11 September 2017

Kenya: Repeat Poll Slows Down Reforms in Coffee Sector

Photo: Daily Nation
President Uhuru Kenyatta speaks during a meeting with members of the Kenya Private Sector Alliance at State House, Nairobi.

Efforts to revive the coffee sector have suffered a setback in the wake of the political standoff pitting the opposition against the government over repeat presidential elections.

Towards the August 8 elections, coffee prices were suppressed by what the deputy director of Kenya Co-operative Union, Mr Justus Kiago, said is a decision by international buyers to stay away pending the poll outcome.

Mr Kiago said during a TV interview that the industry had just begun to pick up after the elections. "But with the re-elections, we are unlikely to get international buyers. The prices will be very much suppressed. This is how farmers are losing," Mr Kiago said.

He said the coffee auction, which had reopened on August 15 after it was closed in July, cannot resume operations until after the elections.

According to him, the country has lost billions of shillings following suspension of the auction.

The repeat elections may also affect the early crop, which growers are currently picking, as mobilising labour is a challenge during the campaign period.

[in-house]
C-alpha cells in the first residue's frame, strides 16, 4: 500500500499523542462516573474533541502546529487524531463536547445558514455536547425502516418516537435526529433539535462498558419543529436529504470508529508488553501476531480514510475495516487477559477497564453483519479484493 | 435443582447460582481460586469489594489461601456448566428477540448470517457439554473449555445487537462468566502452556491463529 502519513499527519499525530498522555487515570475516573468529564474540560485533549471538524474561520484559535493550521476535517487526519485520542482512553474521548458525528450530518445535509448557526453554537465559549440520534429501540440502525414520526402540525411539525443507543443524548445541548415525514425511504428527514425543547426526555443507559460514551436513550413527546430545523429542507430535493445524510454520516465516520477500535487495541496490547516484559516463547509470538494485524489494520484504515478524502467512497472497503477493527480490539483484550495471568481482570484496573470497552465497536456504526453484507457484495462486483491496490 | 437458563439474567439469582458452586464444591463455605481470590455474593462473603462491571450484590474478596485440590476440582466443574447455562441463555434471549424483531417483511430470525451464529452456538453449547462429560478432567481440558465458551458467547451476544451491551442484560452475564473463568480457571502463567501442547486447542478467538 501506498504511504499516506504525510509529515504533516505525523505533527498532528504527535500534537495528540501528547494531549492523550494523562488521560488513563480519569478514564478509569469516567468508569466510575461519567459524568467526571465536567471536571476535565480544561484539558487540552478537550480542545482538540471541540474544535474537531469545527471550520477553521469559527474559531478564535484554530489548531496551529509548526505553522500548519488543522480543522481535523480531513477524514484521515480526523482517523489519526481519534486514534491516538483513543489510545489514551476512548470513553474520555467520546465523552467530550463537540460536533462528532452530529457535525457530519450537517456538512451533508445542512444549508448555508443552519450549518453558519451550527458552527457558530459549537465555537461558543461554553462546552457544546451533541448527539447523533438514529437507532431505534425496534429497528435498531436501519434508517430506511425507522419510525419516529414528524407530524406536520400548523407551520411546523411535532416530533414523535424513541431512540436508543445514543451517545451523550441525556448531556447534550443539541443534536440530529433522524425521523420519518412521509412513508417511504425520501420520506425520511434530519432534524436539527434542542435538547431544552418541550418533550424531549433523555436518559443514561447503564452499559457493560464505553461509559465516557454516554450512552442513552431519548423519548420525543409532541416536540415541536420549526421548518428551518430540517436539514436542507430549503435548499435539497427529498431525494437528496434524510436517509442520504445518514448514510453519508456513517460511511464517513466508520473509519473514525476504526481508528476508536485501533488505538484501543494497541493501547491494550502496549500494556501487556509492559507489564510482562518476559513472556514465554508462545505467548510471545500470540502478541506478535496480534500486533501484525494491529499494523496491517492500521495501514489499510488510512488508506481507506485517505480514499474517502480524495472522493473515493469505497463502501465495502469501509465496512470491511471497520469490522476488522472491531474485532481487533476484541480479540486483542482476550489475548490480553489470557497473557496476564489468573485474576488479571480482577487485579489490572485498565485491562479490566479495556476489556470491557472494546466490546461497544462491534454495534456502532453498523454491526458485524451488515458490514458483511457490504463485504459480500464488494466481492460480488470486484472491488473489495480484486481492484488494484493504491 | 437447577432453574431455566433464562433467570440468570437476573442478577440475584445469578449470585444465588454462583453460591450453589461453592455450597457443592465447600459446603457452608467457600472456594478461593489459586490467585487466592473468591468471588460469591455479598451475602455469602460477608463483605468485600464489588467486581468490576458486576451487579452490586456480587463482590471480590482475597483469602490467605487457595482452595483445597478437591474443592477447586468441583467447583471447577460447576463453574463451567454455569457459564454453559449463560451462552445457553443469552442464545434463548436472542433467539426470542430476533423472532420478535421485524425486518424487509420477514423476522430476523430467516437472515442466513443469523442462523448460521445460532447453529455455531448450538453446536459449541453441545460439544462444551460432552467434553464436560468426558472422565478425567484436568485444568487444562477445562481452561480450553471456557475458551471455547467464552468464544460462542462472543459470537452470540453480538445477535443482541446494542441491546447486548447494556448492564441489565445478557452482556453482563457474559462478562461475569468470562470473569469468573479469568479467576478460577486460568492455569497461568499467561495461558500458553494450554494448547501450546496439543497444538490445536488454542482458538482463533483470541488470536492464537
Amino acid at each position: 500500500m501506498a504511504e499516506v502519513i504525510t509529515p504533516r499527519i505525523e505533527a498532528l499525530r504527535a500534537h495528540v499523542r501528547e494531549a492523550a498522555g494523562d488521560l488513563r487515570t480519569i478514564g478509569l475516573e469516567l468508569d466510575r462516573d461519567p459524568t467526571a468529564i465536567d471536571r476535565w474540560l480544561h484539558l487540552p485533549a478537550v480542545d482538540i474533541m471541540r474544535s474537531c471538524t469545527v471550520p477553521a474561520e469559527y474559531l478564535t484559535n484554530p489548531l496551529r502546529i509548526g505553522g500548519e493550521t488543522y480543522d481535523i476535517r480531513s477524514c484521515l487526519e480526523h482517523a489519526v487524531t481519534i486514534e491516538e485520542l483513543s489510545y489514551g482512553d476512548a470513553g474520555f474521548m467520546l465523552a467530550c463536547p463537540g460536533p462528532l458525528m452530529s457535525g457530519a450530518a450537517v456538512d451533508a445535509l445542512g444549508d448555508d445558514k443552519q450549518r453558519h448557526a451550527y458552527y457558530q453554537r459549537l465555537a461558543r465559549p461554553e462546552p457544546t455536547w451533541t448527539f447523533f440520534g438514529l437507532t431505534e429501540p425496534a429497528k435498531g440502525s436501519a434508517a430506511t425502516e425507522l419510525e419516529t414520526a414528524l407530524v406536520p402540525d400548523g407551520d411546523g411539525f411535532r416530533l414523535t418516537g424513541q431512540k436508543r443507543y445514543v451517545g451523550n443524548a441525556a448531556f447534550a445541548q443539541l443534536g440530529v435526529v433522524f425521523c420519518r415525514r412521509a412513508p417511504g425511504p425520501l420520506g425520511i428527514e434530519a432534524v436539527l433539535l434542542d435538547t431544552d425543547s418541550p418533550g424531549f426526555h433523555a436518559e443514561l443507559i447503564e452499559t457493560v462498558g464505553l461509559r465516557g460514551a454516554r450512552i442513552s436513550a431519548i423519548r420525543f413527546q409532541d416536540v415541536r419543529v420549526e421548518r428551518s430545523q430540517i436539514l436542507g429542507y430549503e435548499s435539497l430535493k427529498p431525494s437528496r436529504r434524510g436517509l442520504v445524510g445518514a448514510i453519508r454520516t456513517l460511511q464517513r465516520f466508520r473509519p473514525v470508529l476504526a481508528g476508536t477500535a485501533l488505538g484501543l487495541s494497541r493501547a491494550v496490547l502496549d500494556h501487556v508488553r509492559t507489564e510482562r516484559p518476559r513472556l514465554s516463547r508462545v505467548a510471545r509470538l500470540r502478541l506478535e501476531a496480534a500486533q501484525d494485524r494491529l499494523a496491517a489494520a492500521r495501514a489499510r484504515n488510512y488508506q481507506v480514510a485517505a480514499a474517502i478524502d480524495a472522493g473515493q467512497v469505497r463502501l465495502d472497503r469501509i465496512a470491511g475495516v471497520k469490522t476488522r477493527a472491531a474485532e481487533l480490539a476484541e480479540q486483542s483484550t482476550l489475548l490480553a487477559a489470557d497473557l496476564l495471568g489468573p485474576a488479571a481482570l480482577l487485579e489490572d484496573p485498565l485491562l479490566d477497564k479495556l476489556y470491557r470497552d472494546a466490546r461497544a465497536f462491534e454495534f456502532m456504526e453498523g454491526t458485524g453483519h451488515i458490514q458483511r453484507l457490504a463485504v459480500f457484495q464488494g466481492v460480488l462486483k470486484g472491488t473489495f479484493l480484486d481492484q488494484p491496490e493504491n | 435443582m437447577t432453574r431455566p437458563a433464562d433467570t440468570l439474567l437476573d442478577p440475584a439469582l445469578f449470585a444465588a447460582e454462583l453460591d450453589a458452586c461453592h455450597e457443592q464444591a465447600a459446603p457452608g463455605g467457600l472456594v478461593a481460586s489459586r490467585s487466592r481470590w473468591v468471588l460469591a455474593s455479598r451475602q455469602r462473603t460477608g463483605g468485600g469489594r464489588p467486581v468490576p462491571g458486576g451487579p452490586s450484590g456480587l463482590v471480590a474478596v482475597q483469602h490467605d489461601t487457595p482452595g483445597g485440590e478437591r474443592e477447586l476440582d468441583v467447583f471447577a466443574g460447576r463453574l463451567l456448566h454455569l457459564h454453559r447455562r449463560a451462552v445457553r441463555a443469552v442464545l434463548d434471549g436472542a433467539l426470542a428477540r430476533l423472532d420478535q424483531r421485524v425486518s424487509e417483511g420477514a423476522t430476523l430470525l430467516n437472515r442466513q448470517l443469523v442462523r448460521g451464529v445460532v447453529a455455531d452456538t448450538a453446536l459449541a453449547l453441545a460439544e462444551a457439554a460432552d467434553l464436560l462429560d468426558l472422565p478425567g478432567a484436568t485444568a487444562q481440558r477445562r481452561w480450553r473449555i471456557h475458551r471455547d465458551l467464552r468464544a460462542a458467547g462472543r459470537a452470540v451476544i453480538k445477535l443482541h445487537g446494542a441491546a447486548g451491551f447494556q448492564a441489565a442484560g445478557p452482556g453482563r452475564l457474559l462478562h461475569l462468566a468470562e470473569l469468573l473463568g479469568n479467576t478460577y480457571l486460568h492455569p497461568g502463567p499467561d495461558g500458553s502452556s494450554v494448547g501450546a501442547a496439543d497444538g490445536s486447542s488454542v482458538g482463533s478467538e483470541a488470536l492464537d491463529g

"Most of the top grade coffee will not be available in the market as many berries will dry on the trees. They will be sold as mbuni (dry coffee berries), which are not of superior grade," the KPCU deputy director said.

The Independent Electoral and Boundaries Commission ordered a repeat of the presidential elections after a successive petition filed by Nasa leader Raila Odinga who had challenged the re-election of President Uhuru Kenyatta.

Dr Patrick Mbataru, author of Coffee Crisis: Old interests, new interests and illusions of development, says Kenyan coffee is still widely sought in the world because of its high quality.

"There's still good market for Kenyan coffee if farmers can concentrate on the quantity and quality of their crop," Dr Mbataru, who teaches at Kenyatta University, said.

His book was published from his PhD thesis following research on why coffee has remained a hindrance to the growth of small holder farmers in rural Kenya despite the crop being one of the most traded commodities in the world.

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